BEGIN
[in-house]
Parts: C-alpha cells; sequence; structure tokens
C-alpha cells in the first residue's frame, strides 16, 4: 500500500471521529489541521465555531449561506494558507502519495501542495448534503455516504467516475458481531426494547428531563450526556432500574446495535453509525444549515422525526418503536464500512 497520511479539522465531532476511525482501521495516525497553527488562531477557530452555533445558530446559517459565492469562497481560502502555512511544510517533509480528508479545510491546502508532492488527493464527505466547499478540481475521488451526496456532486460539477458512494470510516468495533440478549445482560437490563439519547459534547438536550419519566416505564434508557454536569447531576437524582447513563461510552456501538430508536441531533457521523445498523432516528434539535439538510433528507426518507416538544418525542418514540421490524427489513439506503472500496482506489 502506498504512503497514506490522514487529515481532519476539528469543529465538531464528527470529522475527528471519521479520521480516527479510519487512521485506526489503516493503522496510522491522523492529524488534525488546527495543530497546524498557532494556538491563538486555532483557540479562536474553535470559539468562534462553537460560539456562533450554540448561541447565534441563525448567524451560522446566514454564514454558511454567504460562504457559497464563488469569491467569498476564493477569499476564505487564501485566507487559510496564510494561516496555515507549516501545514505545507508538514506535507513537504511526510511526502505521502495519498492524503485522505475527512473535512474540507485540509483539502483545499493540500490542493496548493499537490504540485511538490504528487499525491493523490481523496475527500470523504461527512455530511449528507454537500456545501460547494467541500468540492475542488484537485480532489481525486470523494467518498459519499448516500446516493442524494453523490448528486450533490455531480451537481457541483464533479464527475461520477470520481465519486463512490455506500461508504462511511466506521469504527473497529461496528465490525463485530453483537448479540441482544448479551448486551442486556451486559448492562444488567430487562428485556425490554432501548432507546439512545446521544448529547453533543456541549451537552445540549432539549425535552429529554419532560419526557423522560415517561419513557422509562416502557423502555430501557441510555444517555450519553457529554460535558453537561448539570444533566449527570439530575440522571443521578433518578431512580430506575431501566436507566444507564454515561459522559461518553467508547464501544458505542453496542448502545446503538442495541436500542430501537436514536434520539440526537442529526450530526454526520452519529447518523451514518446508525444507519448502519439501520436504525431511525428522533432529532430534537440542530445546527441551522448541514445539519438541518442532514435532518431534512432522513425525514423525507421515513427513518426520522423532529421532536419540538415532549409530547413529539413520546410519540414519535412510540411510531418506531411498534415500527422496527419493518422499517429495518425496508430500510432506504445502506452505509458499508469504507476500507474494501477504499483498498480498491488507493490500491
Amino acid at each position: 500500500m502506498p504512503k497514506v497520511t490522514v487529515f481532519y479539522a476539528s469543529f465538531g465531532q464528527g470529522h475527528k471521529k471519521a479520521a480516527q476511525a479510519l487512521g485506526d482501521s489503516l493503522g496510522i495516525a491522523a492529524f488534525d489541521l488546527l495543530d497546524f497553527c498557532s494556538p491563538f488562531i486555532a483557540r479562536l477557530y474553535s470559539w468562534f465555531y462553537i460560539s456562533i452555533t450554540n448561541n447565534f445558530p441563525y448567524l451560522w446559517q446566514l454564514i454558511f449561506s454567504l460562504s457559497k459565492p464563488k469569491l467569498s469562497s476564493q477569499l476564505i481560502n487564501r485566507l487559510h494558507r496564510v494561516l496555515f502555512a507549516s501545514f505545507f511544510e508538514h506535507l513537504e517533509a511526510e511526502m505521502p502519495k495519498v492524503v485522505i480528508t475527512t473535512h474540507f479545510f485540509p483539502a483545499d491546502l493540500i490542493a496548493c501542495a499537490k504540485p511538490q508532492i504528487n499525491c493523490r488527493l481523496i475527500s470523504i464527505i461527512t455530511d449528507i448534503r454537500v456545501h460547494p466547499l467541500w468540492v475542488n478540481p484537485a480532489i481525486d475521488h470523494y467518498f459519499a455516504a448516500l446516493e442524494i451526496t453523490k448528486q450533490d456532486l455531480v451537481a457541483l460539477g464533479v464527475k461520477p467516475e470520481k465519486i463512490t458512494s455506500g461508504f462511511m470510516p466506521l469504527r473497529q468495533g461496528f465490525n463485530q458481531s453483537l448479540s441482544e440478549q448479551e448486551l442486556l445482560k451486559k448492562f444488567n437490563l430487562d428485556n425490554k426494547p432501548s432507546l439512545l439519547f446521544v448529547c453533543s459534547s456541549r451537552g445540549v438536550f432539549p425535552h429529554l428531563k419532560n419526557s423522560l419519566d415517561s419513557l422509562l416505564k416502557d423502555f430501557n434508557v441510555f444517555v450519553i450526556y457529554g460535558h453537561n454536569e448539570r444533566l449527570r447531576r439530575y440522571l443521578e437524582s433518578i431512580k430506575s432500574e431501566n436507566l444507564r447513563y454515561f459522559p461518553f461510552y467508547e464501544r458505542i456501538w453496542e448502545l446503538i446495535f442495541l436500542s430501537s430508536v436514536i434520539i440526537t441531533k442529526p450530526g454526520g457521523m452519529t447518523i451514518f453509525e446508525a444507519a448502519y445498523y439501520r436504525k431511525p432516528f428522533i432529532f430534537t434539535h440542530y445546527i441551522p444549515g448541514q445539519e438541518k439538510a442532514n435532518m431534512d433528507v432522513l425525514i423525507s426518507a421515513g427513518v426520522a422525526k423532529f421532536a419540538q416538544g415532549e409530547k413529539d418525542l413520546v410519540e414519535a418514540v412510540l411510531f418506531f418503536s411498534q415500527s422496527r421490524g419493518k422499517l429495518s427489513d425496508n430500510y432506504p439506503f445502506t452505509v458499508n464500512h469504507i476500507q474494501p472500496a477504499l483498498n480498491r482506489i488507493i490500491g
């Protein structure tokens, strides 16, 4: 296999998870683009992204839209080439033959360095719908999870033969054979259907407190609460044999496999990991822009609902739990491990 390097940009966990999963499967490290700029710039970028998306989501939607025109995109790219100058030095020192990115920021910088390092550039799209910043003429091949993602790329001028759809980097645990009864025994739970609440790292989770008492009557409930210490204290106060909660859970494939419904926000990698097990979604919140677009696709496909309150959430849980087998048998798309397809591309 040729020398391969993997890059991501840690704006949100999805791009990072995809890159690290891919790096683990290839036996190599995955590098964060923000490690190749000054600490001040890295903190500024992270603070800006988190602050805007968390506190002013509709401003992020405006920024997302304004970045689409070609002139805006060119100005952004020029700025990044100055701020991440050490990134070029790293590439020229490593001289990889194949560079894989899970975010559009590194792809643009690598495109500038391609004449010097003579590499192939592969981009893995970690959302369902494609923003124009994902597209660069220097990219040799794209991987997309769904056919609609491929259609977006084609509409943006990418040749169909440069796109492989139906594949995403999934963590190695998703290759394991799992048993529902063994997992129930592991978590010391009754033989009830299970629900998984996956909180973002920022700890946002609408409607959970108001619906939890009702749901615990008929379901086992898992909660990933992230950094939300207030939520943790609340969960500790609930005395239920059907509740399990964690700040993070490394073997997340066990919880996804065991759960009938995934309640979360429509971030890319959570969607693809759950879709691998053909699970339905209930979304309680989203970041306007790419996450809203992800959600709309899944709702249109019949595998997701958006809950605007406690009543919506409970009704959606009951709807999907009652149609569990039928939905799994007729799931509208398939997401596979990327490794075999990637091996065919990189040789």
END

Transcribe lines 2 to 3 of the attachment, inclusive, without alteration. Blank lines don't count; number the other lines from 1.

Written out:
Parts: C-alpha cells; sequence; structure tokens
C-alpha cells in the first residue's frame, strides 16, 4: 500500500471521529489541521465555531449561506494558507502519495501542495448534503455516504467516475458481531426494547428531563450526556432500574446495535453509525444549515422525526418503536464500512 497520511479539522465531532476511525482501521495516525497553527488562531477557530452555533445558530446559517459565492469562497481560502502555512511544510517533509480528508479545510491546502508532492488527493464527505466547499478540481475521488451526496456532486460539477458512494470510516468495533440478549445482560437490563439519547459534547438536550419519566416505564434508557454536569447531576437524582447513563461510552456501538430508536441531533457521523445498523432516528434539535439538510433528507426518507416538544418525542418514540421490524427489513439506503472500496482506489 502506498504512503497514506490522514487529515481532519476539528469543529465538531464528527470529522475527528471519521479520521480516527479510519487512521485506526489503516493503522496510522491522523492529524488534525488546527495543530497546524498557532494556538491563538486555532483557540479562536474553535470559539468562534462553537460560539456562533450554540448561541447565534441563525448567524451560522446566514454564514454558511454567504460562504457559497464563488469569491467569498476564493477569499476564505487564501485566507487559510496564510494561516496555515507549516501545514505545507508538514506535507513537504511526510511526502505521502495519498492524503485522505475527512473535512474540507485540509483539502483545499493540500490542493496548493499537490504540485511538490504528487499525491493523490481523496475527500470523504461527512455530511449528507454537500456545501460547494467541500468540492475542488484537485480532489481525486470523494467518498459519499448516500446516493442524494453523490448528486450533490455531480451537481457541483464533479464527475461520477470520481465519486463512490455506500461508504462511511466506521469504527473497529461496528465490525463485530453483537448479540441482544448479551448486551442486556451486559448492562444488567430487562428485556425490554432501548432507546439512545446521544448529547453533543456541549451537552445540549432539549425535552429529554419532560419526557423522560415517561419513557422509562416502557423502555430501557441510555444517555450519553457529554460535558453537561448539570444533566449527570439530575440522571443521578433518578431512580430506575431501566436507566444507564454515561459522559461518553467508547464501544458505542453496542448502545446503538442495541436500542430501537436514536434520539440526537442529526450530526454526520452519529447518523451514518446508525444507519448502519439501520436504525431511525428522533432529532430534537440542530445546527441551522448541514445539519438541518442532514435532518431534512432522513425525514423525507421515513427513518426520522423532529421532536419540538415532549409530547413529539413520546410519540414519535412510540411510531418506531411498534415500527422496527419493518422499517429495518425496508430500510432506504445502506452505509458499508469504507476500507474494501477504499483498498480498491488507493490500491